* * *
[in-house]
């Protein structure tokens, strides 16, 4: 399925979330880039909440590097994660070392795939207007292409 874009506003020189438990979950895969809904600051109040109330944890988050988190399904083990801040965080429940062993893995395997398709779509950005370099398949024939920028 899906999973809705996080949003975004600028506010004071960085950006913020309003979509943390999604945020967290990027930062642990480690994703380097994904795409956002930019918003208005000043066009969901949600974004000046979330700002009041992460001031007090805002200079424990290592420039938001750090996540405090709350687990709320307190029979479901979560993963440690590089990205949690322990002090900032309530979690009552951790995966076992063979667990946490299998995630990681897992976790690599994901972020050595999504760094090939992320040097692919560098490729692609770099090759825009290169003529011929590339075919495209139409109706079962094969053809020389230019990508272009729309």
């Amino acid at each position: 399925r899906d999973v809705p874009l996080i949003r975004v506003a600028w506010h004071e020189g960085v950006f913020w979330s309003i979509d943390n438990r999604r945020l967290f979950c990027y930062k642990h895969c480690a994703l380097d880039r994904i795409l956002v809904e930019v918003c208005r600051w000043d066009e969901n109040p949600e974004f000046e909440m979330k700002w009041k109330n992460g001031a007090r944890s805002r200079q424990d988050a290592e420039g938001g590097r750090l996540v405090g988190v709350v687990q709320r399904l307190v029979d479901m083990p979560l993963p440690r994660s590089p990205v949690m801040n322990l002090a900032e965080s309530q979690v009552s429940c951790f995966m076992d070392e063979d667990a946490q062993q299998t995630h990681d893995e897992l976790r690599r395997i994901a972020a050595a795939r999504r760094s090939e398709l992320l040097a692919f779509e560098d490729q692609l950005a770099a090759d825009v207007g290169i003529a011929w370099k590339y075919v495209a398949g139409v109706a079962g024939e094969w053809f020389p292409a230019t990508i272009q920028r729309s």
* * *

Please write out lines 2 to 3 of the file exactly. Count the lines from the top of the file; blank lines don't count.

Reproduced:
């Protein structure tokens, strides 16, 4: 399925979330880039909440590097994660070392795939207007292409 874009506003020189438990979950895969809904600051109040109330944890988050988190399904083990801040965080429940062993893995395997398709779509950005370099398949024939920028 899906999973809705996080949003975004600028506010004071960085950006913020309003979509943390999604945020967290990027930062642990480690994703380097994904795409956002930019918003208005000043066009969901949600974004000046979330700002009041992460001031007090805002200079424990290592420039938001750090996540405090709350687990709320307190029979479901979560993963440690590089990205949690322990002090900032309530979690009552951790995966076992063979667990946490299998995630990681897992976790690599994901972020050595999504760094090939992320040097692919560098490729692609770099090759825009290169003529011929590339075919495209139409109706079962094969053809020389230019990508272009729309």
């Amino acid at each position: 399925r899906d999973v809705p874009l996080i949003r975004v506003a600028w506010h004071e020189g960085v950006f913020w979330s309003i979509d943390n438990r999604r945020l967290f979950c990027y930062k642990h895969c480690a994703l380097d880039r994904i795409l956002v809904e930019v918003c208005r600051w000043d066009e969901n109040p949600e974004f000046e909440m979330k700002w009041k109330n992460g001031a007090r944890s805002r200079q424990d988050a290592e420039g938001g590097r750090l996540v405090g988190v709350v687990q709320r399904l307190v029979d479901m083990p979560l993963p440690r994660s590089p990205v949690m801040n322990l002090a900032e965080s309530q979690v009552s429940c951790f995966m076992d070392e063979d667990a946490q062993q299998t995630h990681d893995e897992l976790r690599r395997i994901a972020a050595a795939r999504r760094s090939e398709l992320l040097a692919f779509e560098d490729q692609l950005a770099a090759d825009v207007g290169i003529a011929w370099k590339y075919v495209a398949g139409v109706a079962g024939e094969w053809f020389p292409a230019t990508i272009q920028r729309s």